The TI-99/4 home computer line was produced by Texas Instrument from 1979 to 1984. It is comprised of just two models. The original 99/4 was a commercial failure, as it was overpriced and had a terrible "chiclet" keyboard. It was replaced by the 99/4A, which offered a better keyboard, much lower cost, and more expansion options. And for a brief period, this was among the most popular computers in the American market.
However, TI made two fatal mistakes. First, they entered a price war against the VIC-20, and they couldn't out-cheap Commodore. Even though this helped increase their market share, matching prices with a machine that was much cheaper to produce meant it ultimately had to be sold at a loss. Second, they tried to follow the "razor and blades" business model: while other machines included full documentation and schematics, TI was very secretive and disincentivized third-party development, wanting to be the sole provider of applications and add-ons for their own machine. This led to a very limited software library, which dampened interest in the system.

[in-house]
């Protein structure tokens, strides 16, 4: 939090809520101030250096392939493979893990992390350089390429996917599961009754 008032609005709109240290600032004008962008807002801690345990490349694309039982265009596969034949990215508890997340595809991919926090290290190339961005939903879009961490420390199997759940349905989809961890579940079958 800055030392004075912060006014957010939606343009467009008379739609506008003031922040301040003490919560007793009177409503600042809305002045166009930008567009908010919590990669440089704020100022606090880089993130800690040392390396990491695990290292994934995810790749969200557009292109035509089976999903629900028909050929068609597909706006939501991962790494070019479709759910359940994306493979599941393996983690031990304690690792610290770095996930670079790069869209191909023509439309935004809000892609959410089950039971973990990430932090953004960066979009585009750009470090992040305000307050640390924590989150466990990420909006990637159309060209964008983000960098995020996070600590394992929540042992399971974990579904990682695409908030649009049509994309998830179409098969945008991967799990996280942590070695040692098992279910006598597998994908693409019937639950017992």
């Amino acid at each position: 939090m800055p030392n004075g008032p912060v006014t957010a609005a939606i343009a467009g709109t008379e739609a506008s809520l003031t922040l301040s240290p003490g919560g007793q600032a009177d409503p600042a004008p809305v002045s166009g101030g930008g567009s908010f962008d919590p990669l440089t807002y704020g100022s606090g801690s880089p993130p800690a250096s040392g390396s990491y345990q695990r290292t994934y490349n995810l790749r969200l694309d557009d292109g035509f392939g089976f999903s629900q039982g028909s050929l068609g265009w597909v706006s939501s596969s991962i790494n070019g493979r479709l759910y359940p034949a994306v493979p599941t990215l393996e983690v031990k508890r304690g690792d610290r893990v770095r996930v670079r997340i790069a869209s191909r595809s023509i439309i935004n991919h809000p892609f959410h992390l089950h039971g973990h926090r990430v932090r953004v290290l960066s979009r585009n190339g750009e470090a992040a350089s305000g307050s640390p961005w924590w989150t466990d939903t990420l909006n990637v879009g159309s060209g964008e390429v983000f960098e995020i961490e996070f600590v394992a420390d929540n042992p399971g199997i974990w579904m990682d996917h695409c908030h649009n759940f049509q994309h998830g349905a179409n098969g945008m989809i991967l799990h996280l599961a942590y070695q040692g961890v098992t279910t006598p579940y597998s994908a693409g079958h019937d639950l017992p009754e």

TI then discontinued the 99/4A, but remained in the computer business producing far more lucrative IBM-compatible PCs.
Note: software-wise, the two machines are fully compatible with each other, except for a very small number of programs (such as Parsec) that used the "graphics 2" mode, and consequently were only compatible with the 4A. Also, the later 4A units (which boot to the message "©1983 TEXAS INSTRUMENTS V2.2") use a lockout chip to not run unlicensed third-party cartridges.